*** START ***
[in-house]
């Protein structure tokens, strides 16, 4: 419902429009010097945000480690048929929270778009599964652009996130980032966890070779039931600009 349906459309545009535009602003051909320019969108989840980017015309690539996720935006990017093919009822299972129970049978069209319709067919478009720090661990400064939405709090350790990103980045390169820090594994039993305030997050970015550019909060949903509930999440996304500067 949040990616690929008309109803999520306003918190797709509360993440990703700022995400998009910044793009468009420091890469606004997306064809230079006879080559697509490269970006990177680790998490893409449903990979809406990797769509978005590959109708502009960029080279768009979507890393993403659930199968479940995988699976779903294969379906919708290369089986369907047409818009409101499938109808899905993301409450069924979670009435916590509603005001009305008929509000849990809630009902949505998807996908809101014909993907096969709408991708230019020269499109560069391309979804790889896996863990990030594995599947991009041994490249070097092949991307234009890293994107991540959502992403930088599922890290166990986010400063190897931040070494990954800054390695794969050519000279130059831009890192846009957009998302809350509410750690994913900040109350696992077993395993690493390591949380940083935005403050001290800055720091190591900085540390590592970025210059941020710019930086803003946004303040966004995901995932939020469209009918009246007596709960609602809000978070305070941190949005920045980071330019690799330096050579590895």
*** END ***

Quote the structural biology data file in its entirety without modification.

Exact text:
[in-house]
């Protein structure tokens, strides 16, 4: 419902429009010097945000480690048929929270778009599964652009996130980032966890070779039931600009 349906459309545009535009602003051909320019969108989840980017015309690539996720935006990017093919009822299972129970049978069209319709067919478009720090661990400064939405709090350790990103980045390169820090594994039993305030997050970015550019909060949903509930999440996304500067 949040990616690929008309109803999520306003918190797709509360993440990703700022995400998009910044793009468009420091890469606004997306064809230079006879080559697509490269970006990177680790998490893409449903990979809406990797769509978005590959109708502009960029080279768009979507890393993403659930199968479940995988699976779903294969379906919708290369089986369907047409818009409101499938109808899905993301409450069924979670009435916590509603005001009305008929509000849990809630009902949505998807996908809101014909993907096969709408991708230019020269499109560069391309979804790889896996863990990030594995599947991009041994490249070097092949991307234009890293994107991540959502992403930088599922890290166990986010400063190897931040070494990954800054390695794969050519000279130059831009890192846009957009998302809350509410750690994913900040109350696992077993395993690493390591949380940083935005403050001290800055720091190591900085540390590592970025210059941020710019930086803003946004303040966004995901995932939020469209009918009246007596709960609602809000978070305070941190949005920045980071330019690799330096050579590895």